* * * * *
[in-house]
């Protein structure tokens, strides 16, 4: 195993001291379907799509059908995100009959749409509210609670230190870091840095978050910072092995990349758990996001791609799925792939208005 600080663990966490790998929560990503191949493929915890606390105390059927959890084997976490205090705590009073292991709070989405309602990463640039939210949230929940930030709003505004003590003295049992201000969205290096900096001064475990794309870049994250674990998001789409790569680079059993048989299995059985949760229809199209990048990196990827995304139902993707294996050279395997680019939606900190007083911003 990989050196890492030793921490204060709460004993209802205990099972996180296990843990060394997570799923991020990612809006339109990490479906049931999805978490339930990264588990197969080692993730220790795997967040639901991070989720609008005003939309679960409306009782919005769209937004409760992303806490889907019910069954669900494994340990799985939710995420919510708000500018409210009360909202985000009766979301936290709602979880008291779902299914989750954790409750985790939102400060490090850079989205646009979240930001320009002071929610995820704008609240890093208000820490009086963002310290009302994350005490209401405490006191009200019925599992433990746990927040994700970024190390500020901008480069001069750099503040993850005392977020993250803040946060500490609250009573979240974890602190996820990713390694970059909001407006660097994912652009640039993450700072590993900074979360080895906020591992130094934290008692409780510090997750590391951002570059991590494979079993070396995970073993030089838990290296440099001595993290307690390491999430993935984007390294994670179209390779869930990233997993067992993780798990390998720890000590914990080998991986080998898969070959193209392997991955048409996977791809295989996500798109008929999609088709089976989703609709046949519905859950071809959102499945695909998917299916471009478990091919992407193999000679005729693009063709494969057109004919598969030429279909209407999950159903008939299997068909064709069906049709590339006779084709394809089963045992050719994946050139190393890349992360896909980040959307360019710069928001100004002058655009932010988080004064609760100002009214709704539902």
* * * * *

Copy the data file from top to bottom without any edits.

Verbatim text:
[in-house]
């Protein structure tokens, strides 16, 4: 195993001291379907799509059908995100009959749409509210609670230190870091840095978050910072092995990349758990996001791609799925792939208005 600080663990966490790998929560990503191949493929915890606390105390059927959890084997976490205090705590009073292991709070989405309602990463640039939210949230929940930030709003505004003590003295049992201000969205290096900096001064475990794309870049994250674990998001789409790569680079059993048989299995059985949760229809199209990048990196990827995304139902993707294996050279395997680019939606900190007083911003 990989050196890492030793921490204060709460004993209802205990099972996180296990843990060394997570799923991020990612809006339109990490479906049931999805978490339930990264588990197969080692993730220790795997967040639901991070989720609008005003939309679960409306009782919005769209937004409760992303806490889907019910069954669900494994340990799985939710995420919510708000500018409210009360909202985000009766979301936290709602979880008291779902299914989750954790409750985790939102400060490090850079989205646009979240930001320009002071929610995820704008609240890093208000820490009086963002310290009302994350005490209401405490006191009200019925599992433990746990927040994700970024190390500020901008480069001069750099503040993850005392977020993250803040946060500490609250009573979240974890602190996820990713390694970059909001407006660097994912652009640039993450700072590993900074979360080895906020591992130094934290008692409780510090997750590391951002570059991590494979079993070396995970073993030089838990290296440099001595993290307690390491999430993935984007390294994670179209390779869930990233997993067992993780798990390998720890000590914990080998991986080998898969070959193209392997991955048409996977791809295989996500798109008929999609088709089976989703609709046949519905859950071809959102499945695909998917299916471009478990091919992407193999000679005729693009063709494969057109004919598969030429279909209407999950159903008939299997068909064709069906049709590339006779084709394809089963045992050719994946050139190393890349992360896909980040959307360019710069928001100004002058655009932010988080004064609760100002009214709704539902």